There are technically seven players who were with the Cardinals at the major league level in any capacity for all five years. One of them, Wainwright, didn't pitch at all in 2011 and only threw 28 innings in 2015, so he hasn't exactly been a constant presence. Nevertheless, he leads all Cardinals pitchers in fWAR from 2011 to 2015. Second in fWAR among Cardinals pitchers in that time frame is Lance Lynn, who was called up in 2011 just in time to miss the Super 2 Deadline in June. He made just two starts and 16 relief appearances in 2011, before entering the rotation in 2012. Matt Carpenter played in all five years, but had just 19 PA in 2011, and did not make the World Series roster. Jaime Garcia has been with the team all five years, but has also been on the DL about as often as he's been in the rotation, making just 88 starts over that time frame.
Jon Jay, Matt Holliday, and Yadier Molina have had the most constant presence on the Cardinals over those five years, and of course if the Cardinals make it to six, it will be without Jay. Holliday has been with the team for seven Octobers, and the Cardinals have seen postseason play in six of them. Yadi of course is the National League's longest tenured player, and the face of the Cardinals if there is one since Pujols left. He also leads the team in fWAR over those five years, with exactly 20. Even Yadi and Holliday have had seasons where they weren't contributing though, as Molina failed to reach a qualified amount of PA in 2014 and Holliday missed large chunks of 2015.
Whereas most the teams I named off above can be defined by several players coming up at once, the Cardinals have constantly churned out new talent during their run. Carpenter and Lynn debuted in 2011, followed by Matt Adams, Shelby Miller, and Trevor Rosenthal debuting in 2012. 2013 brought us Carlos Martinez, Michael Wacha, Kevin Siegrist, Seth Maness, and Kolten Wong. 2014 introduced us to Randal Grichuk and (sigh) Oscar Taveras. With 2015 came the debuts of Stephen Piscotty and Tommy Pham. So far in 2016 Aledmys Diaz may be the only new talent introduced this year, though Jeremy Hazelbaker may disagree with that sentiment. Diaz could be joined by Alex Reyes later in the year. Harrison Bader fronts the 2017 list of possible new contributors.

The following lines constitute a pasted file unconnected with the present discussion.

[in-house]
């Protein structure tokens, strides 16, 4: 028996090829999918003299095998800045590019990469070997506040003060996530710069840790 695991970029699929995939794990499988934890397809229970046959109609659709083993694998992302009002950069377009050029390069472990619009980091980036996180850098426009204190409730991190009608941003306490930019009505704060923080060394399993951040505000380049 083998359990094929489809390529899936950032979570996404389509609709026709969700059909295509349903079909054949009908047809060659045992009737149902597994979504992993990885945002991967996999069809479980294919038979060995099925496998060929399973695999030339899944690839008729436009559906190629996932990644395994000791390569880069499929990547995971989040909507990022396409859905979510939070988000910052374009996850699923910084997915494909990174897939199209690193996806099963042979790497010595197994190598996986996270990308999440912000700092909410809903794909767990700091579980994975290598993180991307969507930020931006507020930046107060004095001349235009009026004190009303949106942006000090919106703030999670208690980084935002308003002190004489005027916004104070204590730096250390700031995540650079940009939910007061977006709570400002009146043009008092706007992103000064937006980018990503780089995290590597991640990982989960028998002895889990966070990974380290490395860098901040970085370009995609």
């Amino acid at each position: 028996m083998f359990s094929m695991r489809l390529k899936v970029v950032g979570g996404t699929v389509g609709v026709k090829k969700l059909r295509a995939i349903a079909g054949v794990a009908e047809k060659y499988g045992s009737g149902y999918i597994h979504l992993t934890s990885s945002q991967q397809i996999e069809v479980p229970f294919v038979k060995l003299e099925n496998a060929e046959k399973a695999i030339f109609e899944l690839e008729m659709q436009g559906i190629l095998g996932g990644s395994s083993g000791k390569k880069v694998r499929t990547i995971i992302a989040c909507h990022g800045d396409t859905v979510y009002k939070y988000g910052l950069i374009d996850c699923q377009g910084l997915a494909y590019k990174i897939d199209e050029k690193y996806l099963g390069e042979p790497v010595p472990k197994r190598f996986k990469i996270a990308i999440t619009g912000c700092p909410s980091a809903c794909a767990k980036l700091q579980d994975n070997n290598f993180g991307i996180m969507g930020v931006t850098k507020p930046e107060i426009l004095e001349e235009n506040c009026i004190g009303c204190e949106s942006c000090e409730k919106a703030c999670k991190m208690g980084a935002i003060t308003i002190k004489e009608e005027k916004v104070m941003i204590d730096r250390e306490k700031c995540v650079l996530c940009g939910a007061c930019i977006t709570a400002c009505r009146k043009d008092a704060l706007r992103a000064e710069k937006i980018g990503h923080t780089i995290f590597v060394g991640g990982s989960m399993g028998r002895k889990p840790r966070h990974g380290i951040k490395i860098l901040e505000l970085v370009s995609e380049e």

The Cardinals certainly have a legitimate shot at a play-off appearance this year, but it's less of a sure thing then it's been the last few years. The team is essentially one of six teams fighting for four spots: The Nationals and The Mets are both fighting hard for the NL East, with the Dodgers and the Giants fighting for the NL West, with the losers of those battles taking on the Cardinals, Pirates, and Marlins for the two wild card spots. The Cardinals are currently only ahead of the Dodgers and behind the other five teams, but with everyone bunched up close to each other and 120+ games left, history has yet to be written for the 2016 season.
Clinching one more postseason would be the icing on the cake for the Cardinals. Extending the streak passed the '95-'99 Indians and '07-'11 Phillies would cement this run as one of the best of the Wild Card Era. Sure, they would still have nothing on the '95-'07 Yankees and '95-'05 Braves, but they will have achieved something that no other team other than those two behemoths had achieved: six consecutive postseason appearances. That would make a great addition to a club already rich in winning history.